Brookdale Senior Living (NYSE: BKD) has another potential class action lawsuit on its hands.
Brookdale’s staffing practices recently came under fire in a lawsuit filed against the company in Florida. Now, the nation’s largest senior living provider is being accused of failing to pay its workers overtime in California.
Brookdale does not comment on pending litigation as a matter of policy, spokeswoman Heather Hunter told Senior Housing News earlier this week.
Geneflor Sacro, a former registered nurse supervisor at Brookdale Camarillo in Camarillo, California, filed a complaint against the senior living behemoth in the U.S. District Court for the Central District of California on April 6.
Sacro worked at the Camarillo community from March 3, 2015, to June 2, 2016, the complaint says. At the time, the community was called Emeritus at Camarillo.
When Sacro worked for Brookdale, non-exempt nurses, including Sacro, were told to work overtime only on pre-approved occasions, the complaint says. Otherwise, Brookdale maintained a “strict policy against unscheduled overtime,” the complaint alleges.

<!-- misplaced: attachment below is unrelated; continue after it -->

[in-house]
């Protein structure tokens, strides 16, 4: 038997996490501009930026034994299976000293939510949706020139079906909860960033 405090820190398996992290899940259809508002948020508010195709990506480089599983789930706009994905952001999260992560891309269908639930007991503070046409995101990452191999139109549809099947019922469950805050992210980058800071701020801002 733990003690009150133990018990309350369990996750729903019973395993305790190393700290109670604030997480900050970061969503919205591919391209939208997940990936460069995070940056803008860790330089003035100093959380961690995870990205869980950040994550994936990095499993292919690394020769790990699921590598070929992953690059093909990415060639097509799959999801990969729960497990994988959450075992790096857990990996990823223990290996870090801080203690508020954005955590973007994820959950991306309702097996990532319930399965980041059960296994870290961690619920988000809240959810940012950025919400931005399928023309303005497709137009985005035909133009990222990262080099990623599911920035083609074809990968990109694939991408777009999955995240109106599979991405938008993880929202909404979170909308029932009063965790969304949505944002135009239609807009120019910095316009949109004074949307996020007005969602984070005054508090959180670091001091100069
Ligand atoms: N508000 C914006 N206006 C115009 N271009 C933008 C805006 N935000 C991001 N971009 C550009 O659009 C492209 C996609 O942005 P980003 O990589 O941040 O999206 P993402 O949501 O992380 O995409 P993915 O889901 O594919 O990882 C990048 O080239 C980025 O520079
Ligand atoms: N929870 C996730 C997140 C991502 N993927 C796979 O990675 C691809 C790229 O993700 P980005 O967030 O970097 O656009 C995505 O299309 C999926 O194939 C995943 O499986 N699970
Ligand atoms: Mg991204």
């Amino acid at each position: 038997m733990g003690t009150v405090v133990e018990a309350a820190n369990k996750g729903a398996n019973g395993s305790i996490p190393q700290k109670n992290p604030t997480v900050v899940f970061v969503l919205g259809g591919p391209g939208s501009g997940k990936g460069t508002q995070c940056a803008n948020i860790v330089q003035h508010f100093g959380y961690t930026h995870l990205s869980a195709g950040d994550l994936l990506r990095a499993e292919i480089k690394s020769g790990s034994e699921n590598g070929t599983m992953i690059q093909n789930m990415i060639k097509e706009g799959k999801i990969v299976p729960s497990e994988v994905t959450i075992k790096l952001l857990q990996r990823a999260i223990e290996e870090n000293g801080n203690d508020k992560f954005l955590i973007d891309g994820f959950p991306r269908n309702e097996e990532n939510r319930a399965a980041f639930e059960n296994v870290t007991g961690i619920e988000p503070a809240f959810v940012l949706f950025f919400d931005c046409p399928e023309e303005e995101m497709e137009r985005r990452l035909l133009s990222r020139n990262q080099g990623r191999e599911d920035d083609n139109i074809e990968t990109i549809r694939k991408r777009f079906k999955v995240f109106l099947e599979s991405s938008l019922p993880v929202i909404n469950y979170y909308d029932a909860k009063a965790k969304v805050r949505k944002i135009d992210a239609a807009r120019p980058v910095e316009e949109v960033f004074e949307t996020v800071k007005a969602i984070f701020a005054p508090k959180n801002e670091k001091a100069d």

Still, due to nurses’ “excessive workloads,” non-exempt nurses like Sacro were regularly made to clock-out at the scheduled end of their eight-hour shift, but then continue to work. Sacro and other nurses “regularly worked between 10 and 14 hours per shift,” the complaint says, and they were often denied meal periods mandated by California law.
Zero wages were paid to Sacro and other nurses for the work they were compelled to perform off-the-clock during meal periods and after the conclusion of their scheduled shifts, the complaint adds.
With the lawsuit, Sacro is seeking unpaid wages and compensation, injunctions enjoining the defendants from continuing “unfair and unlawful business practices,” statutory penalties, reasonable attorneys’ fees and costs, interest accrued on damages and penalties, and other relief as the court deems just and proper.
Sacro is seeking class action status for her lawsuit; the complaint states there could be more than 200 potential class members of other workers in its California properties.
Written by Mary Kate Nelson